Skip to content

Daughters' love will save the life of well-known North Bay business owner

I am so grateful for both of my stepdaughters, Jenna and Michelle, who stepped forward as potential donors

Supported by a loving family, North Bay businessman Paul Lalonde will soon get the Christmas gift of a lifetime...the gift of life in the form of a new kidney.

And it comes from someone very close to the owner of The Brick...his stepdaughter Jenna.

The story starts when Paul and his wife Annette were vacationing in Florida in 2018 and he came down with a serious infection that resulted in sepsis. It attacked his major organs causing renal failure and a massive heart attack among other complications.

After 22 days in ICU, the couple returned home to North Bay with Paul's health still extremely fragile. He immediately started dialysis at North Bay Regional Health Centre which became his lifeline. The treatment is basically life support. Go off it, you die. A couple of times Paul wanted to quit, but Annette says "he stuck with it."

Paul was placed on the transplant list for a kidney and pancreas, receiving dialysis three times a week.

"It wasn’t long before we received the call we had been waiting for – they had a kidney and pancreas for me. Annette and I travelled to Toronto. Only 45 minutes before surgery, it was cancelled – one of the organs wasn’t viable. It was devastating news."

The pair returned to North Bay to await the next call.

"Two more times we received a call, and two more times the transplants were cancelled. After further cardiac complications in 2019 and surgical delays due to COVID, I underwent quadruple bypass surgery in May 2020. I was told I could go back on the transplant list following six months of healing. That would not be the case."

So many surgeries were put on hold due to the pandemic and the transplant list was getting longer. Your position on the list is determined by a patient’s best chances for survival.

"I was no longer considered a candidate for a double transplant. The only option remaining was to find a living donor for a kidney transplant."

Without hesitation, both of his stepdaughters, Jenna and Michelle, stepped forward as potential donors.

Jenna was identified as a match and surgery is expected to take place in late January. She says her response was immediate.

"This is my Dad. I'm going to help him. He'd definitely do the same for me. You've got to take care of your family."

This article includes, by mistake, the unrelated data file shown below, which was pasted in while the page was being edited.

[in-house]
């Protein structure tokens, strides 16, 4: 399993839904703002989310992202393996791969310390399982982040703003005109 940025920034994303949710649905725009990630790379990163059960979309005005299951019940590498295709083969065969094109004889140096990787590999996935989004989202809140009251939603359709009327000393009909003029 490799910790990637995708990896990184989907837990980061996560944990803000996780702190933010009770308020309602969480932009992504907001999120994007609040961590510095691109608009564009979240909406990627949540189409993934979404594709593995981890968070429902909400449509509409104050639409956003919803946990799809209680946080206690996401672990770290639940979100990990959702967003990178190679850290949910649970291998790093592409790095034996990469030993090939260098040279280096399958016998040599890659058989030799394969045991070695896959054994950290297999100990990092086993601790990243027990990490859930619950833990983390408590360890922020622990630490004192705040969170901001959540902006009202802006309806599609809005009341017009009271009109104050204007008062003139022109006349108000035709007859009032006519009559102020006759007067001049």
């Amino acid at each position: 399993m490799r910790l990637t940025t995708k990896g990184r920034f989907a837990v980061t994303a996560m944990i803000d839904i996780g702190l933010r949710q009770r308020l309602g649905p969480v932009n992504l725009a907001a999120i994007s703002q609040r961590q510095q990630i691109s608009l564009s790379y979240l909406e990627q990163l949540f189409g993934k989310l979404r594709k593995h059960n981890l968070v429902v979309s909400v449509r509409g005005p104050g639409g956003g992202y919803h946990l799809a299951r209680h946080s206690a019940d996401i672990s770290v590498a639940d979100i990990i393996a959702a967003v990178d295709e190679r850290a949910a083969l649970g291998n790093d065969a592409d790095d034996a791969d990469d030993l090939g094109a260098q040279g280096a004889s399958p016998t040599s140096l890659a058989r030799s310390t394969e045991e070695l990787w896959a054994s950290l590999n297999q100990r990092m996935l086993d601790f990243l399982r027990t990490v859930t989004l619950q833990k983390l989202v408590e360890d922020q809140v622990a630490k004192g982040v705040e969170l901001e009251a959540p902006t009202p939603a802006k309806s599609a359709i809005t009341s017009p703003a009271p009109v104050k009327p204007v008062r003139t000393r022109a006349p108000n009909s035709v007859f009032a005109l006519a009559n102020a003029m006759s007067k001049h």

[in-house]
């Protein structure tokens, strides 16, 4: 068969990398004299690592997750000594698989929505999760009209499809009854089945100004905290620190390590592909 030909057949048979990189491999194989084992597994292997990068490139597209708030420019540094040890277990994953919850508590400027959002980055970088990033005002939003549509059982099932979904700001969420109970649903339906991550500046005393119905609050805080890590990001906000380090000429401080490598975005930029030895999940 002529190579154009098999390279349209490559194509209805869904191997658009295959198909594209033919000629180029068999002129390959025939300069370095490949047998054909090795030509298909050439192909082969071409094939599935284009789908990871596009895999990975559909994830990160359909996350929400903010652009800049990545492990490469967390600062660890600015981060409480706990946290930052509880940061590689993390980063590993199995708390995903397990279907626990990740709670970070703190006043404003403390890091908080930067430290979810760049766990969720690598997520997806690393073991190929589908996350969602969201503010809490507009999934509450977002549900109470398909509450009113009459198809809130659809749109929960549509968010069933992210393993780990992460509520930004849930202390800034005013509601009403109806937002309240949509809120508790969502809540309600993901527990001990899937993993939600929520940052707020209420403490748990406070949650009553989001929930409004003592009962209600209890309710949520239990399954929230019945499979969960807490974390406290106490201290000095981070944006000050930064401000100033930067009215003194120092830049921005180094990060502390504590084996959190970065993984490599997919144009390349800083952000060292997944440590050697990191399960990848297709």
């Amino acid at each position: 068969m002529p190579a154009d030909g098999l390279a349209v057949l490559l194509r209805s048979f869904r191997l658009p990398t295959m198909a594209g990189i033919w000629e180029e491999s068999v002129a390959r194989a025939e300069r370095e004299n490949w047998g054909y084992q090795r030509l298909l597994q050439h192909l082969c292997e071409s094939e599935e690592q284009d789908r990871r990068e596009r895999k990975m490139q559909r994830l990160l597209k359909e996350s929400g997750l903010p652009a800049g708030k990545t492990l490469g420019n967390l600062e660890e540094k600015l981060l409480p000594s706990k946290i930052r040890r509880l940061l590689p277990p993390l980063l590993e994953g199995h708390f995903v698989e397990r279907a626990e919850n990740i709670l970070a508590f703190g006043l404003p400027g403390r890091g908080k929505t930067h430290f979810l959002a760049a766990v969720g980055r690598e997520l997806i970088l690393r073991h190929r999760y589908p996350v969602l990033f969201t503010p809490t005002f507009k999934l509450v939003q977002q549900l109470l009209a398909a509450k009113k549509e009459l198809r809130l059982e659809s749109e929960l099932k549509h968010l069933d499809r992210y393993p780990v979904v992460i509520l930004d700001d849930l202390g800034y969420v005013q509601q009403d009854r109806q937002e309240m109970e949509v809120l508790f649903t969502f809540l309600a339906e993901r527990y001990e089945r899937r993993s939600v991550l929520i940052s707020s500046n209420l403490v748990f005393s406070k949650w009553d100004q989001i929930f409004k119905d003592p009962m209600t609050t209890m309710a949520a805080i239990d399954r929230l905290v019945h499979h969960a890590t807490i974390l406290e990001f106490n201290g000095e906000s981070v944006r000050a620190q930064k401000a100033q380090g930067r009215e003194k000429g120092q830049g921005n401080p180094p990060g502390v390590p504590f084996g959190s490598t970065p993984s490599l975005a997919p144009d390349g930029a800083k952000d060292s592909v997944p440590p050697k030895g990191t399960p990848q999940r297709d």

She adds, she has no regrets.

"Sure there are risks, but the probability is so low in comparison to what happens if he doesn't get the kidney and dying way too young. (62) It far outweighs the risks of me running on one kidney."

"This is the greatest gift my stepdaughter could ever give to me. It is truly a gift of life – my life," Paul writes. "Until then, I continue to receive life-saving renal dialysis three times a week at NBRHC."

Jenna Irwin is a single parent with two children so this will be quite a sacrifice. When her daughters offered a kidney, "My heart broke," Annette told BayToday.

"I'll be honest. I was conflicted because I was so proud of them, but at the same time I was scared because now I have a husband who will go through major surgery to receive a kidney and one of my daughters will be going through that same surgery and having the kidney removed. Jenna is only 35. I'm scared stiff. What if something happens? She's a young mom with a 10 and an eight-year-old, so these are severely conflicting emotions for me, but for Michelle and Jenna there was never any doubt. They would have walked across hot coals to donate their kidneys to save him. He doesn't have a lot of time left."

But despite her fears,..."It's an emotional roller coaster" Annette remains optimistic.

"Michelle and Jenna are both extremely strong women. Paul has shown strength and resilience through all of this and survived. He rarely complains. He's strong, resolute, and stoic. I have faith that this will work. We're in good hands with the doctors. They're amazing. I have to believe it will all turn out." 

One major risk, as it turns out is the mental well-being of the patient and donor.

"How are you going to handle it if the worst-case scenario happens where he's not getting up from the surgery. But it doesn't really matter," adds Jenna. "We've got to try."

See: 'You don't want to see people having to do their dialysis in a closet' as renal unit expansion campaign ramps up

Jeff Turl

About the Author: Jeff Turl

Jeff is a veteran of the news biz. He's spent a lengthy career in TV, radio, print and online, covering both news and sports. He enjoys free time riding motorcycles and spoiling grandchildren.
Read more